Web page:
Attributable risks for familial breast cancer by proband status and morphology: a nationwide epidemiologic study from Sweden

Int J Cancer. 2002 Jul 10;100(2):214-9. doi: 10.1002/ijc.10467.


Population attributable factions (PAFs) show the proportion of the disease that could be prevented if the cause could be removed. The PAF for familial breast cancer has not been precisely determined. We used the nationwide Swedish Family-Cancer Database on 10.2 million individuals and 190,000 mothers' and 26,000 daughters' breast cancers to calculate familial standardized incidence ratios (SIRs), proportion of cases with a family history and familial PAFs for all invasive and in situ and morphology-specific breast cancers in daughters who were 0-66 years old. The data were calculated by mother only, sister only or both as probands. More than 5,500 familial breast cancers were recorded. The familial SIRs for all invasive breast cancer were 1.79 by breast cancer in the mother only, 2.03 by breast cancer in a sister only and 2.82 by breast cancer in both a mother and sister. The familial PAFs were 3.61, 3.01 and 0.43%, respectively, giving a total PAF of 7.05%. Age-specific risks were shown for the mother and sister history of breast cancer. The PAF values decreased by age when the daughter had a mother history of breast cancer but not when she had a sister history. PAFs did not depend on the morphologic type of breast cancer. The data show that the familial PAF of breast cancer among a 0-66-year-old population of daughters was 7% and independent of the morphologic type. If contribution from the paternal side was allowed for, the PAF would be 11%.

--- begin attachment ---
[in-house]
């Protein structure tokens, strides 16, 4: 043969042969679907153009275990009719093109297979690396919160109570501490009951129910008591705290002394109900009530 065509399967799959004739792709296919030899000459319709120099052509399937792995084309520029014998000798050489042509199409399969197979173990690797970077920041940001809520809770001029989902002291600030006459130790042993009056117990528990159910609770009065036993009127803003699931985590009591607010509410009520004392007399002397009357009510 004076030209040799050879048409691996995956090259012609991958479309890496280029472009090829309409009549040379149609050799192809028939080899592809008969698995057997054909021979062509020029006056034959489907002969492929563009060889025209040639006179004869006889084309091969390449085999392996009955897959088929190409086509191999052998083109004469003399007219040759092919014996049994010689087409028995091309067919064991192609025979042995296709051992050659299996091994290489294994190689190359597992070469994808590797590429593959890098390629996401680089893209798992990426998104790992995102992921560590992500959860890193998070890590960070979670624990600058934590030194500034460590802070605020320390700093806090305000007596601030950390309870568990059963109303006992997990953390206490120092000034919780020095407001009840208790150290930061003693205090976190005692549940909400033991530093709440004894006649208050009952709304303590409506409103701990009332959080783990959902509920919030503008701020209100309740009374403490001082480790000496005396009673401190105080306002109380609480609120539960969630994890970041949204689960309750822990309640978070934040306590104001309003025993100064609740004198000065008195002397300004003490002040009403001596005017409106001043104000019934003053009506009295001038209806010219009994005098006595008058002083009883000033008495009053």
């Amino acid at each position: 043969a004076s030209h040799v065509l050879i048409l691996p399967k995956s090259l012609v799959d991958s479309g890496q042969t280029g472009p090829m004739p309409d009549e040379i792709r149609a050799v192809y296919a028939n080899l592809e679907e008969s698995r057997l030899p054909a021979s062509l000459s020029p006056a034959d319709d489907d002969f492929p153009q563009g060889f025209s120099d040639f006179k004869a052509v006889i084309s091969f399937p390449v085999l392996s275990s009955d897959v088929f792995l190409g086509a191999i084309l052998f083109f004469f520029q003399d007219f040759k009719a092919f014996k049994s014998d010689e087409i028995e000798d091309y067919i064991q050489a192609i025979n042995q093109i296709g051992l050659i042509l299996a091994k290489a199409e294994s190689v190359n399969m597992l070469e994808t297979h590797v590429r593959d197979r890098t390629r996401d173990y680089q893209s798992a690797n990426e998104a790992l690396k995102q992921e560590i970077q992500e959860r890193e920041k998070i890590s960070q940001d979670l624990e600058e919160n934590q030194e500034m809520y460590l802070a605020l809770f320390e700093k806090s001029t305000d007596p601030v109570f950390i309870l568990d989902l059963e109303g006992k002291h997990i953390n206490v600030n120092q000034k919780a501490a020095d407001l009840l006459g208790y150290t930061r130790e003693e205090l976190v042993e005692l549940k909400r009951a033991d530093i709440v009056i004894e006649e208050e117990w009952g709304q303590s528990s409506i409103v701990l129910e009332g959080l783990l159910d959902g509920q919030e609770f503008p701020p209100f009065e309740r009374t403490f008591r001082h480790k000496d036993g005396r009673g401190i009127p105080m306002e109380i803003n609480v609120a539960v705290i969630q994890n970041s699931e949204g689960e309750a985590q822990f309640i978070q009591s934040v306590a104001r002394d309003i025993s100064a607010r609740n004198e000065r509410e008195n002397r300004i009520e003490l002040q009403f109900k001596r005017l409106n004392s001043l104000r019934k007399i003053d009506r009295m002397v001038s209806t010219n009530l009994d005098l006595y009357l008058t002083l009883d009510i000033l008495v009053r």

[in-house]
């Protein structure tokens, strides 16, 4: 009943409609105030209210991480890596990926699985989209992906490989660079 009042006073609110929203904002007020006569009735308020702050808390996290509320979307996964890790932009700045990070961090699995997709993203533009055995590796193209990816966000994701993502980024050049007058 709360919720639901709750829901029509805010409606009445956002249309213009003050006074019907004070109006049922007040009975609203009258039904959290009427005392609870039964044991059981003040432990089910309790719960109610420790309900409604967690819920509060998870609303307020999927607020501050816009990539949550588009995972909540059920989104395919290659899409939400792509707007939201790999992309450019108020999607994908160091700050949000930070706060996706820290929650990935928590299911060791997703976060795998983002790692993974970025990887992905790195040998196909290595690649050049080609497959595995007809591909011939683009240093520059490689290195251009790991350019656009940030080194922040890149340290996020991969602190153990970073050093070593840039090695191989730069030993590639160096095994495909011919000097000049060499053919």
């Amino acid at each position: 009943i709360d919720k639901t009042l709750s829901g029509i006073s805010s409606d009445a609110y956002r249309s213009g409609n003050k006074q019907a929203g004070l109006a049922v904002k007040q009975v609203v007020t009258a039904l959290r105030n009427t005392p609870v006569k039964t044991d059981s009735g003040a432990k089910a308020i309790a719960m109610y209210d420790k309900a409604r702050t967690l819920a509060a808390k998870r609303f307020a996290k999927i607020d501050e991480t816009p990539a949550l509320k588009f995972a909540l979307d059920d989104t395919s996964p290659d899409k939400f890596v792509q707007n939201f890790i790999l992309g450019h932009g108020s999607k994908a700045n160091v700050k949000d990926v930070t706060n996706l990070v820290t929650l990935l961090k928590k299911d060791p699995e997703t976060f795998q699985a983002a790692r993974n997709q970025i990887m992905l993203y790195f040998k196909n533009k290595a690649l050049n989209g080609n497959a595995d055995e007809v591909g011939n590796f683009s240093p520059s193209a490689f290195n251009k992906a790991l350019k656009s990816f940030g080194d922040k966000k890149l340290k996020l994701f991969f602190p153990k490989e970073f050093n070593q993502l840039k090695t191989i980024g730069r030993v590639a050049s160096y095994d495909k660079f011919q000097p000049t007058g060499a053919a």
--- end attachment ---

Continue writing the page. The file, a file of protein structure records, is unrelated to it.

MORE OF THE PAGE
Publication types

  • Comparative Study
  • Research Support, Non-U.S. Gov't

MeSH terms

  • Adolescent
  • Adult
  • Aged
  • Breast Neoplasms / epidemiology
  • Breast Neoplasms / genetics*
  • Breast Neoplasms / pathology
  • Child
  • Child, Preschool
  • Female
  • Genetic Predisposition to Disease*
  • Humans
  • Incidence
  • Infant
  • Infant, Newborn
  • Middle Aged
  • Neoplasm Invasiveness
  • Nuclear Family
  • Registries
  • Risk Factors
  • Sweden / epidemiology